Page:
This year, in spite of the lack of cooperation by the Administration and the overbearing exercise of power by the majority, we have cooperated with Committee action and voted on 19 judicial nominees during the first two months of this year. We have proceeded in the Senate to vote on the confirmations of 15 judicial nominees, including two controversial nominees to the Circuit Courts. Sometime today or tomorrow, I expect that the Senate will act to confirm the sixteenth new judge this year and the 116th overall when we take up the nominations of Cormac Carney of California. That compares most favorably to how Republicans treated President Clinton's nominees. In the 1996 session, for example, the Senate did not confirm a single circuit judge all year and confirmed only 17 judges that entire year. In 1999, the third year of the last presidential term, the Senate did not reach the level we have already attained of 15 confirmations until September.
With the confirmation of Judge Carney we will have cut the number of judicial vacancies from the 110 we inherited to 50 - the lowest level it has been over the last 13 years. I recall that Senator Hatch said in September of 1997 that 103 vacancies (during the Clinton Administration) did not constitute a "vacancy crisis." He also repeatedly stated that 67 vacancies meant "full employment" on the federal courts.
Today, in spite of the overreaching by the Republican majority, Democrats will again seek to demonstrate our good faith by moving to a vote on the nomination of Judge Edward Prado, a nominee from Texas to the United States Court of Appeals for the Fifth Circuit. It has been more than a decade since a Hispanic nominees to that Court, had been allowed a hearing by the Senate Judiciary Committee. Neither of President Clinton's Hispanic nominees to the Fifth Circuit was accorded a hearing, nor for that matter was Christine Arguello allowed a hearing when she was nominated to a vacancy on the Tenth Circuit.
Unlike Miguel Estrada, a highly controversial nominee to the D.C. Circuit, Judge Prado has 18 years experience as a U.S. District Court judge, which provided a record for evaluate. A review of Judge Prado's record on the bench shows a record of fairness and evenhandedness. While I may not agree with each and every one of his rulings or every action he has taken as a lawyer or judge, my review of his record leads me to conclude that he will be a fair judge. No supervisor or colleague of Judge Prado's has questioned his ability or willingness to interpret the law fairly. Judge Prado enjoys the full support of the Congressional Hispanic Caucus and the Mexican American Legal Defense and Education Fund. There has not been a single person or organization that has submitted a single letter of opposition or raised concerns about Judge Prado. No controversy, no red flags, no opposition, no basis for concern. I believe Senate Democrats will support Judge Prado, as we have so many others.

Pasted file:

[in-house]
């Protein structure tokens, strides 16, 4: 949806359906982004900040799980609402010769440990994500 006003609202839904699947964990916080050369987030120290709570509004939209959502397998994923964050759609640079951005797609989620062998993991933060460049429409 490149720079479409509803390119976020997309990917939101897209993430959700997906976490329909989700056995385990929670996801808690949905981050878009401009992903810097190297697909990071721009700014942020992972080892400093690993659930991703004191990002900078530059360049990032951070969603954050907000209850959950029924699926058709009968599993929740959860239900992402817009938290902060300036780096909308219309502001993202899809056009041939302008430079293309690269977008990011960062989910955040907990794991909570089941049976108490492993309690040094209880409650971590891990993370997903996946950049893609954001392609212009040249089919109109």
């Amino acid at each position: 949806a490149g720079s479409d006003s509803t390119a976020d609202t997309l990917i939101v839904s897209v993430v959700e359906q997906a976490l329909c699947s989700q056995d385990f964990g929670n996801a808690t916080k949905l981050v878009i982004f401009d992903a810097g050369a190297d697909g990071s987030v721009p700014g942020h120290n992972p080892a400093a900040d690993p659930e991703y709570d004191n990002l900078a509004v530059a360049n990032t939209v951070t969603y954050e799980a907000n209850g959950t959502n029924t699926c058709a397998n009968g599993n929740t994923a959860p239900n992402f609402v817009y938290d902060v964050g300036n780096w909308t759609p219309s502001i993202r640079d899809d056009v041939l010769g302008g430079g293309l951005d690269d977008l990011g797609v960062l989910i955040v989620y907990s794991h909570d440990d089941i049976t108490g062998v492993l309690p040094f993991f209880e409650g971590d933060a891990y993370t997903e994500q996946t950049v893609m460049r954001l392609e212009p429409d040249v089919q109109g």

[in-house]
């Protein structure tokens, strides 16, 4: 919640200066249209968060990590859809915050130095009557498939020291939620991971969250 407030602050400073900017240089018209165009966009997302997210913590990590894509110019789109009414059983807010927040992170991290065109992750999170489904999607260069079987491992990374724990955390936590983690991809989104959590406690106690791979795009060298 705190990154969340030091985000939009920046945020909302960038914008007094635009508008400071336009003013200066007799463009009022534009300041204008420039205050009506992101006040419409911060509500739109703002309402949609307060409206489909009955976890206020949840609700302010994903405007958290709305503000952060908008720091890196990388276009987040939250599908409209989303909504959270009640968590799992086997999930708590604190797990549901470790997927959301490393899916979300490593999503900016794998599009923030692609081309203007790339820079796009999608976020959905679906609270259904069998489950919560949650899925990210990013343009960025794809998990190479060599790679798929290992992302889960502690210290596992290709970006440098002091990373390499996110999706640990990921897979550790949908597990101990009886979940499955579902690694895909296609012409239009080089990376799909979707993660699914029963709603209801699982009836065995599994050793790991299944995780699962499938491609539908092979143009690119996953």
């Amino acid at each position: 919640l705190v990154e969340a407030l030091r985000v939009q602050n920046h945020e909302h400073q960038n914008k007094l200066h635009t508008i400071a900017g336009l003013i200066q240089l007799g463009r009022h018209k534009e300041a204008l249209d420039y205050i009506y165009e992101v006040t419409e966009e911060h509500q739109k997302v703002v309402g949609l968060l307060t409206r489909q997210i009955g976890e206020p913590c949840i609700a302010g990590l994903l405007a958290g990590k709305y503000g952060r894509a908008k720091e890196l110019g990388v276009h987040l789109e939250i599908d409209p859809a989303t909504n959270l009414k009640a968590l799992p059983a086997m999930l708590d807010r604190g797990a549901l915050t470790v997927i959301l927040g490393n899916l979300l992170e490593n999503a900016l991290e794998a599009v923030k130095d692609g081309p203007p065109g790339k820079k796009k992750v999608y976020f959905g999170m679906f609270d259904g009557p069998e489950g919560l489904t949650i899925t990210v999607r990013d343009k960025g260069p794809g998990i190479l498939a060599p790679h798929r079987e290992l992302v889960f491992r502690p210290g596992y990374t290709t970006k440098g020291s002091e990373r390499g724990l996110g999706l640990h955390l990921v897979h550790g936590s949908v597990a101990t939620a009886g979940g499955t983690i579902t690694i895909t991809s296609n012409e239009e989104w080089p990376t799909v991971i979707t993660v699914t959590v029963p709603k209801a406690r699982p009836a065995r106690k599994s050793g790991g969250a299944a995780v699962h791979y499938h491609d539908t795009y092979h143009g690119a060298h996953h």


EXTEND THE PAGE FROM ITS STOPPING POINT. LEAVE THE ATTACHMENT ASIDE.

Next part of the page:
As I noted throughout the last two years, we are able to move ahead expeditiously when we have consensus, mainstream nominees. Unfortunately, far too many of this President's nominees have records that raise serious concerns about whether they will be fair judges to all parties on all issues. Those types of nominees should not be rushed through the process.
Two district court nominees who have strong bipartisan support and who have not engendered controversy may also be reported out expeditiously today. They are Richard Bennett of Maryland and Dee Drell of Louisiana. In spite of the breakneck pace, I believe all Democratic Senators are prepared to vote on these nominees and on the two U.S. Marshal nominees Raul Bejarano of California and Allen Garber of Minnesota.
Other nominees whose records are controversial or who are nominated to a court that is in the midst of controversy, namely the Court of Federal Claims, should not have been listed on the agenda and will not be voted on today. There are continuing problems caused by the Administration's refusal to work with Democratic Senators to select consensus judicial nominees who could be confirmed relatively quickly by the Senate and a balanced group of nominees for what have traditionally been regarded as bipartisan boards and commissions.
The rushed processing of nominees for the past 10 weeks has led to editorial cartoons showing conveyor belts and assembly lines with Senators just rubber-stamping these important, lifetime appointments without sufficient inquiry or understanding. What we are ending up with is a pile-up of nominees at the end of this rapidly-moving conveyer belt, broken rules, and the degradation of Senators' ability to represent their constituents and fulfill their constitutional responsibilities as a check on the executive. Assembly line confirmations will lead to assembly line justice or worse ideologically driven results.